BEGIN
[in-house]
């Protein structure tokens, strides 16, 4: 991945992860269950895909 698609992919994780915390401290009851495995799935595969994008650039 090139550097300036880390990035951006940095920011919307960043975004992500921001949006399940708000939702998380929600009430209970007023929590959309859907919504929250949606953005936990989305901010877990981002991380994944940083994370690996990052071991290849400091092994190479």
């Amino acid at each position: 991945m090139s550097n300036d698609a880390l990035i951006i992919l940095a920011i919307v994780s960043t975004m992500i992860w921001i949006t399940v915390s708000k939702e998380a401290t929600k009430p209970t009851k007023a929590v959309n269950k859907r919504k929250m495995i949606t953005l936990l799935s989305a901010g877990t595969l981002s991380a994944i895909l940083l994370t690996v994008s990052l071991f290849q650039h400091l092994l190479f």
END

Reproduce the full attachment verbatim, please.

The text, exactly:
[in-house]
């Protein structure tokens, strides 16, 4: 991945992860269950895909 698609992919994780915390401290009851495995799935595969994008650039 090139550097300036880390990035951006940095920011919307960043975004992500921001949006399940708000939702998380929600009430209970007023929590959309859907919504929250949606953005936990989305901010877990981002991380994944940083994370690996990052071991290849400091092994190479």
């Amino acid at each position: 991945m090139s550097n300036d698609a880390l990035i951006i992919l940095a920011i919307v994780s960043t975004m992500i992860w921001i949006t399940v915390s708000k939702e998380a401290t929600k009430p209970t009851k007023a929590v959309n269950k859907r919504k929250m495995i949606t953005l936990l799935s989305a901010g877990t595969l981002s991380a994944i895909l940083l994370t690996v994008s990052l071991f290849q650039h400091l092994l190479f």